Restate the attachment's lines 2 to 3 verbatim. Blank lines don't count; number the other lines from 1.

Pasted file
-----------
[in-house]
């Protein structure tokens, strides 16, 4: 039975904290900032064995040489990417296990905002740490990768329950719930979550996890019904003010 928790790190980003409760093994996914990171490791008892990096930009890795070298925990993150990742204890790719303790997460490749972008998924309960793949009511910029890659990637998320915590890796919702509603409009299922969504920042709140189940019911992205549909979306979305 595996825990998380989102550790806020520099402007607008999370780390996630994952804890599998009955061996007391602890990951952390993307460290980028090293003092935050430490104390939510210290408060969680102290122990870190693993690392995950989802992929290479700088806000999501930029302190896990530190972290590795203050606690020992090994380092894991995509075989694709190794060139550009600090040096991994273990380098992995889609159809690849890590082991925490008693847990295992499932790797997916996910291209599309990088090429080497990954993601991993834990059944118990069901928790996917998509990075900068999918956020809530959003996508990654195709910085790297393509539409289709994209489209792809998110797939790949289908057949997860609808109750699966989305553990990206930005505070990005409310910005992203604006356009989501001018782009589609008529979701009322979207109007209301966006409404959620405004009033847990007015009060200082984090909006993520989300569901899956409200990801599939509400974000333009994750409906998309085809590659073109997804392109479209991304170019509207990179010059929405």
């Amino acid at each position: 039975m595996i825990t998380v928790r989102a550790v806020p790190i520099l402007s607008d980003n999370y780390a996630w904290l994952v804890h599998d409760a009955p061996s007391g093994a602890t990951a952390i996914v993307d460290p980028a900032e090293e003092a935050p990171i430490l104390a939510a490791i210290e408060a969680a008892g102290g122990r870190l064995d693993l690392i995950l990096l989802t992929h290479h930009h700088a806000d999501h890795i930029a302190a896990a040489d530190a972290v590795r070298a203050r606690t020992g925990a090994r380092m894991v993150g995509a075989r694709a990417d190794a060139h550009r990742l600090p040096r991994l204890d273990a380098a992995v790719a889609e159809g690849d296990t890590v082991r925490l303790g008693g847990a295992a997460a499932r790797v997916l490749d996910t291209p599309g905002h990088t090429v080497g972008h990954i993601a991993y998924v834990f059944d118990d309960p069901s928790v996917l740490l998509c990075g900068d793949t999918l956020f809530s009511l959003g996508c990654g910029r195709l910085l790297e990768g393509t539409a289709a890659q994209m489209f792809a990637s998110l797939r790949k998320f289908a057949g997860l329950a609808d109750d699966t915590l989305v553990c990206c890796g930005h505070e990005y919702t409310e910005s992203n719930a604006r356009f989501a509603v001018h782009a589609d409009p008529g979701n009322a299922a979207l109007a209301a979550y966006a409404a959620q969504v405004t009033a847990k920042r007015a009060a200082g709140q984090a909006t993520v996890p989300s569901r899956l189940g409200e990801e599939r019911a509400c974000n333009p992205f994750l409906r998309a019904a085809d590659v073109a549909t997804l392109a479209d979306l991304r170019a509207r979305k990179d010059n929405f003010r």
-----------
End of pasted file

């Protein structure tokens, strides 16, 4: 039975904290900032064995040489990417296990905002740490990768329950719930979550996890019904003010 928790790190980003409760093994996914990171490791008892990096930009890795070298925990993150990742204890790719303790997460490749972008998924309960793949009511910029890659990637998320915590890796919702509603409009299922969504920042709140189940019911992205549909979306979305 595996825990998380989102550790806020520099402007607008999370780390996630994952804890599998009955061996007391602890990951952390993307460290980028090293003092935050430490104390939510210290408060969680102290122990870190693993690392995950989802992929290479700088806000999501930029302190896990530190972290590795203050606690020992090994380092894991995509075989694709190794060139550009600090040096991994273990380098992995889609159809690849890590082991925490008693847990295992499932790797997916996910291209599309990088090429080497990954993601991993834990059944118990069901928790996917998509990075900068999918956020809530959003996508990654195709910085790297393509539409289709994209489209792809998110797939790949289908057949997860609808109750699966989305553990990206930005505070990005409310910005992203604006356009989501001018782009589609008529979701009322979207109007209301966006409404959620405004009033847990007015009060200082984090909006993520989300569901899956409200990801599939509400974000333009994750409906998309085809590659073109997804392109479209991304170019509207990179010059929405």
């Amino acid at each position: 039975m595996i825990t998380v928790r989102a550790v806020p790190i520099l402007s607008d980003n999370y780390a996630w904290l994952v804890h599998d409760a009955p061996s007391g093994a602890t990951a952390i996914v993307d460290p980028a900032e090293e003092a935050p990171i430490l104390a939510a490791i210290e408060a969680a008892g102290g122990r870190l064995d693993l690392i995950l990096l989802t992929h290479h930009h700088a806000d999501h890795i930029a302190a896990a040489d530190a972290v590795r070298a203050r606690t020992g925990a090994r380092m894991v993150g995509a075989r694709a990417d190794a060139h550009r990742l600090p040096r991994l204890d273990a380098a992995v790719a889609e159809g690849d296990t890590v082991r925490l303790g008693g847990a295992a997460a499932r790797v997916l490749d996910t291209p599309g905002h990088t090429v080497g972008h990954i993601a991993y998924v834990f059944d118990d309960p069901s928790v996917l740490l998509c990075g900068d793949t999918l956020f809530s009511l959003g996508c990654g910029r195709l910085l790297e990768g393509t539409a289709a890659q994209m489209f792809a990637s998110l797939r790949k998320f289908a057949g997860l329950a609808d109750d699966t915590l989305v553990c990206c890796g930005h505070e990005y919702t409310e910005s992203n719930a604006r356009f989501a509603v001018h782009a589609d409009p008529g979701n009322a299922a979207l109007a209301a979550y966006a409404a959620q969504v405004t009033a847990k920042r007015a009060a200082g709140q984090a909006t993520v996890p989300s569901r899956l189940g409200e990801e599939r019911a509400c974000n333009p992205f994750l409906r998309a019904a085809d590659v073109a549909t997804l392109a479209d979306l991304r170019a509207r979305k990179d010059n929405f003010r």